Can I Brute Force the password in Decryptor?

I’m that idiot people talk about. I cannot find my seed, nor can I remember my password. But I DO have the {“data”:} section for use in Decryptor.

So, is there a Brute force program that will try all passwords fitting the MetaMask guidelines in Decryptor?

If someone can help me, I will, of course, promise to turn my life around. I will go to church, diet, exercise, refrain from fraternizing with unclean women, call my Mother more often, and stop listening to rap music.

It’s quite difficult :roll_eyes: You can search for millions of years :smile: (according to the length of the password and special characters…) and it is best to know at least approximately the password (numbers, any words you used in the past as a password…)

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I know they have password crackers. Some use a database of common passwords (I think I have seen it called a dictionary). But some are Brute Force. So there must be enough computing power to make it work.

I would have it start with the minimum requirements for MetaMask which I think is 8 characters minimum with no other requirements. Many Brute Force programs will have a problem with lockouts/timers, but that should not be a problem here. And I have time.

If I can find a program that shows promise, I will create a virtual machine and put it offline to run the test (for security).

I really would have thought there would be a market for this type of thing. If I could code at all I would write something, but alas, I have squandered much of my life. I think the quote is “I spent half my life drinking and chasing women. And the other half I totally wasted.”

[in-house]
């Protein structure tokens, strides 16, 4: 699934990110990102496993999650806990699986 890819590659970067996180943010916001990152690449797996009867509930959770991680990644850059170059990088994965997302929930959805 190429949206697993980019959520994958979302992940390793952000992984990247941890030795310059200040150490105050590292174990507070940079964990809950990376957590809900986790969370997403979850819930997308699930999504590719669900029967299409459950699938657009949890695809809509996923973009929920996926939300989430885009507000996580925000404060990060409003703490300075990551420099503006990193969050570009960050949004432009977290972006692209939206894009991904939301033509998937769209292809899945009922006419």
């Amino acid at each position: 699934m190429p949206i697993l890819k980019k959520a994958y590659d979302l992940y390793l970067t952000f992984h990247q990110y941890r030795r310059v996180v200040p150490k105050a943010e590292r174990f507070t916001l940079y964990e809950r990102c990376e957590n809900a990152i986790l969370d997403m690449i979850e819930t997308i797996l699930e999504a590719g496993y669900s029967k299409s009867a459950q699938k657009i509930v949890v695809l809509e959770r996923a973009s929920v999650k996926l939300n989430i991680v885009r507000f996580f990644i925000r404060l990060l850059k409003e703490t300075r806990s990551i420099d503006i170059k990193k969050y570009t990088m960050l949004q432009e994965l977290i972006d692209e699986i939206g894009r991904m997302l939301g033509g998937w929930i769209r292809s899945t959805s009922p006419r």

I don’t want to give a guide for this :grin: and share these programs here… see the Crypto Guide youtube channel :slightly_smiling_face: you can find one tool there. You would need a password list.

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edit: this is not totally accurate. had forgotten the first 32 char in the ASCII set are not useable in passwords. Thus would give 94^8, not 128^8. More detail on the math in the post below

To give a sense of the numbers: with the base 128 ASCII characters and the 8 char min for passwords, youve got ~7.206×10¹⁶ possible passwords. (*)

at 1m passwords checked per second, you’re looking at almost 2285 years worth of number crunching to run through the list. You’d likely find it before that (as you dont need the whole list, just the right one, but still…)

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I’m guessing then that all Brute Force programs out there are just for trying “short” passwords…maybe 5 or 6 characters max?

With the formula you mention, is that just for all possible combinations of 8 character passwords? That number seems too high for that. But if it is also for more than 8, how many? I seriously doubt my password is much over 10 characters.

Would a kindly math expert tell me how many possibilities this would create?

Number of passwords where the total length will be 8, 9, or 10, and the password will contain upper and lower case letters, and at most 1 specific special character used at most one time within the password.

It’s pretty easy to calculate. x^y
X= numbers of possible characters (like: abc, 123, !@#, etc) to the power of Y; the number of positions in your password.
The way we were taught was to start simple.
A coin has 2 sides, x=2, so 1 flip = 2^1 = 2 choices, Heads or Tails.